It is predawn, and Elissa Dooman is already in her office at TPC Tampa Bay. As tournament manager of the Outback Steakhouse Pro-Am, Dooman has celebrities to make happy.
This week, that's more than a full-time job.
Dooman has e-mails to answer, phone calls to make, reservations to solidify and countless other issues to handle. As a celebrity pro-am, this week's Champions Tour event is unique. The 78 touring professionals are paired with an amateur player. Ten of those amateurs are celebrities, brought in by Dooman and her staff to entertain the crowd and play a little golf.
Her job is to make them want to come back.
"We've got to fly them in, get their hotel reservations taken care of, get them any ground travel that they need. I handle all that," Dooman said. "I get some assistance during the week. I'm pulled in a million different directions (this) week. But for the most part, the celebrities are pretty low maintenance.
"It's a long week, but that's what we work all year for."
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Before the 2004 tournament, Outback Steakhouse took over sponsorship from Verizon. The Champions Tour has been in Tampa Bay since 1988, and until then it was a 54-hole stroke-play event.
But Outback CEO Chris Sullivan changed the format to a pro-am, modeled after the Pebble Beach Pro-Am on the PGA Tour.
The tournament and its new director, Amy Hawk, had little time to put together the 2004 event. Notable celebrities that year included singer Vince Gill and actor Chris O'Donnell.
Dooman took more of a role in the celebrity part of the tournament after 2004. The celebrity list hit a peak in 2007, when Bill Murray agreed to play. Since then, stars like Mark Wahlberg, George Lopez, Kevin Costner and Huey Lewis have come to Lutz.
"I can tell you that 99 percent of the celebrities we've obtained have come through personal relationships," Dooman said. "It's very difficult to find celebrities who golf and then make all the necessary phone calls to managers and agents. You send them the information, and then you follow up. I don't know that we've ever gotten a celebrity like that, but we try every year. It's usually through relationships."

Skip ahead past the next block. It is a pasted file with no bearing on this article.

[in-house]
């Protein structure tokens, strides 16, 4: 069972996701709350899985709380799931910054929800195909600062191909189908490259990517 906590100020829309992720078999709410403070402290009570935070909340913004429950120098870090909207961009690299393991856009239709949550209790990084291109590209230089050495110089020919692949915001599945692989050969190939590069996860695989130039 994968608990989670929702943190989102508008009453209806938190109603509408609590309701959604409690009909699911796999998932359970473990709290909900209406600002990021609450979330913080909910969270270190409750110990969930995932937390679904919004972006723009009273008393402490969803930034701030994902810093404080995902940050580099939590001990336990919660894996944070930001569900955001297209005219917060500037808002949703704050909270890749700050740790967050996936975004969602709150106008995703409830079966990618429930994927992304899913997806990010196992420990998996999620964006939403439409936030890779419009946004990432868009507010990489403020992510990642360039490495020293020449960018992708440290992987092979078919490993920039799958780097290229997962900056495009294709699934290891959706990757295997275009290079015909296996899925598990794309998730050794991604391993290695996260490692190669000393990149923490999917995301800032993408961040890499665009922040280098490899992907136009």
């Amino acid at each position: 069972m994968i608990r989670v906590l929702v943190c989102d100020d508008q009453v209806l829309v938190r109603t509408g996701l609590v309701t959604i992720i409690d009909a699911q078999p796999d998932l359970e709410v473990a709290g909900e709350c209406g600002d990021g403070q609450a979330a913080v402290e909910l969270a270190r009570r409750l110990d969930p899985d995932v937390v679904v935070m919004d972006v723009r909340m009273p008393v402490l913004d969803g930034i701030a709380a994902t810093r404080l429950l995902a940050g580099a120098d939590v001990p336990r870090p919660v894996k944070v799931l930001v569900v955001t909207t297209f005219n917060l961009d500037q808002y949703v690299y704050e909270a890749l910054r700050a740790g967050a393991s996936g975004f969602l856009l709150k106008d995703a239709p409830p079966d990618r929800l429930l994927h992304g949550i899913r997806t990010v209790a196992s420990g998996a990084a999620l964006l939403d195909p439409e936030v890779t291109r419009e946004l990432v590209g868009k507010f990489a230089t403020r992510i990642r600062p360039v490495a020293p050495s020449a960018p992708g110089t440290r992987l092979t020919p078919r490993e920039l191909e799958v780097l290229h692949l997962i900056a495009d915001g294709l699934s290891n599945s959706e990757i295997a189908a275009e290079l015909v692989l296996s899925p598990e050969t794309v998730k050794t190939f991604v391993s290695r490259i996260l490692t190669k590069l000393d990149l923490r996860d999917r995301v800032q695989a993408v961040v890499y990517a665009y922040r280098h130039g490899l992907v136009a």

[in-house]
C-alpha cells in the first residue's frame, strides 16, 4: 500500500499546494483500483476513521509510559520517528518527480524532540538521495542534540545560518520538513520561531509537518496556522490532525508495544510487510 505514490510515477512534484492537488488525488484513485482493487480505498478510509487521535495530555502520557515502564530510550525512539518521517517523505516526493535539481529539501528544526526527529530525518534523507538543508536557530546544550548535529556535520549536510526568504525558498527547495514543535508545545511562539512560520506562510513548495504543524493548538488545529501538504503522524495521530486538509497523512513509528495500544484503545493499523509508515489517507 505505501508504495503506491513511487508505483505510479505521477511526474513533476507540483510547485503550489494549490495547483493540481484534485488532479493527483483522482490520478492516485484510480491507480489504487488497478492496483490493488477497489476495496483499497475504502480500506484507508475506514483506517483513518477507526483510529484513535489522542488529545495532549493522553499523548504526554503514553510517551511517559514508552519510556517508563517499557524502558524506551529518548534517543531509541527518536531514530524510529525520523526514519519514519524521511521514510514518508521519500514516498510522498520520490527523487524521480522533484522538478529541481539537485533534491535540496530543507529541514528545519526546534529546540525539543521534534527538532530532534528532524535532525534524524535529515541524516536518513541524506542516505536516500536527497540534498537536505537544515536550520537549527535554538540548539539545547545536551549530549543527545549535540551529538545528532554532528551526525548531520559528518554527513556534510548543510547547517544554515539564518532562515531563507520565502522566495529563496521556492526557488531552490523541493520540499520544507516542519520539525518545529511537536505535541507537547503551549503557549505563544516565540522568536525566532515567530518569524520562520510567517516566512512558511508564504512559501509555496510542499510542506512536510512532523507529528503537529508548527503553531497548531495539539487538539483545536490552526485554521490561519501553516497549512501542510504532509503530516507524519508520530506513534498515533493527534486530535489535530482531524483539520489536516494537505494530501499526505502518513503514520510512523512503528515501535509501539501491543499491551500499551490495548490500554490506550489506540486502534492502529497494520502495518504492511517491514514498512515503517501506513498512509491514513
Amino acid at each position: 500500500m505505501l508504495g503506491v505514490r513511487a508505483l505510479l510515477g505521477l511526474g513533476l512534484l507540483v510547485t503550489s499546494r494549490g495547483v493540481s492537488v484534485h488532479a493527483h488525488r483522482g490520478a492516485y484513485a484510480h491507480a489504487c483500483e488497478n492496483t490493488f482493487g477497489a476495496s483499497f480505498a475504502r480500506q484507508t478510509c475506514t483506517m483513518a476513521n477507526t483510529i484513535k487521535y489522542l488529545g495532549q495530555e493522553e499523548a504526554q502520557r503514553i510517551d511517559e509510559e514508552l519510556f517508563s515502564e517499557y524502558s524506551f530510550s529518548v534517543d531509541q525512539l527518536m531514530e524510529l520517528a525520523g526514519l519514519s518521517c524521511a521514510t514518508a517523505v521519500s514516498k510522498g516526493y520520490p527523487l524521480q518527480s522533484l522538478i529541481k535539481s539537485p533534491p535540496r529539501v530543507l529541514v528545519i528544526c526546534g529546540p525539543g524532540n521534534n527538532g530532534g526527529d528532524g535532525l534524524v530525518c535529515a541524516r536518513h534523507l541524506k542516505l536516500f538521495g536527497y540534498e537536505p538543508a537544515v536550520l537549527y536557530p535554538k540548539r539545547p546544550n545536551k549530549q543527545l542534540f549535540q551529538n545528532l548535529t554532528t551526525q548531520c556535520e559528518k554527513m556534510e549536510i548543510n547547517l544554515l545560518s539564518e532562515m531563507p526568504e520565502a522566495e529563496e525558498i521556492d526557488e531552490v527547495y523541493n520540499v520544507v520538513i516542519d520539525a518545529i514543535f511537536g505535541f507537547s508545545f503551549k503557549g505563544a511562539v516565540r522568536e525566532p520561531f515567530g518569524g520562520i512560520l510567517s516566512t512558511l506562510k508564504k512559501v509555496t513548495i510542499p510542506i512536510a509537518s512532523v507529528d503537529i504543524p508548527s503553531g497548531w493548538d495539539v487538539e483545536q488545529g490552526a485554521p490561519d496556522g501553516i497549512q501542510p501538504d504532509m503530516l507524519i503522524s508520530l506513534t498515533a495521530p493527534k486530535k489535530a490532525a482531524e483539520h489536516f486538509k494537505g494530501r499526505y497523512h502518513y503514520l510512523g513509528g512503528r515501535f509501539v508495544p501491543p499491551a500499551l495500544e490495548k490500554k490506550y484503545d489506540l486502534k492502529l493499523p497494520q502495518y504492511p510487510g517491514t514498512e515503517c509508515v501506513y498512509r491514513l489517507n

While the tournament has had big names, it lacks star power this year. Gill is back, as is Michael J. Fox, although he will be there only Friday and is not playing. John O'Hurley of Seinfeld fame will tee it up, as will Craig T. Nelson and Joe Don Rooney of the band Rascal Flatts. Former NFL players Emmitt Smith, Derrick Brooks, Sterling Sharpe and Joe Theismann will be there, too. Lopez, Murray, Costner, Wahlberg, Lewis and Vinny Testaverde are unable to attend.
Dooman, 31, said she starts early trying to get celebrities. She must first find out which ones play golf then figure out a way to get them. Her wish list includes Kevin James, Ray Romano and Adam Sandler.
"We've been trying to get them out here," Dooman said. "If they just came once, they would absolutely love it. In (James and Sandler's) cases, they are both filming right now. It can be difficult. You know it's usually going to be a last-minute thing."
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After the switch to a pro-am, the pros still seemed to embrace the tournament. It lost Jack Nicklaus in 2004 because he wasn't allowed to play with son Steve. Otherwise, the field has not suffered. Even with a change from February to mid April, the top players on tour still attend.
The amateurs pay to play: $12,000 each. With 68 paying, that comes to $816,000. And it's why the tournament limits the field to 10 celebrities.
"We like to keep it at 10 to make things manageable," Dooman said. "It's also financial. The celebrities don't pay to play."
But they draw crowds — and not just golf fans.
"It helps our tournament appeal to a broad spectrum of people," she said. "You're not just getting the golf fans out here, you're getting people interested in football or people who love celebrity sightings. They want to get a picture with a celebrity or an autograph. Our format lends itself to that."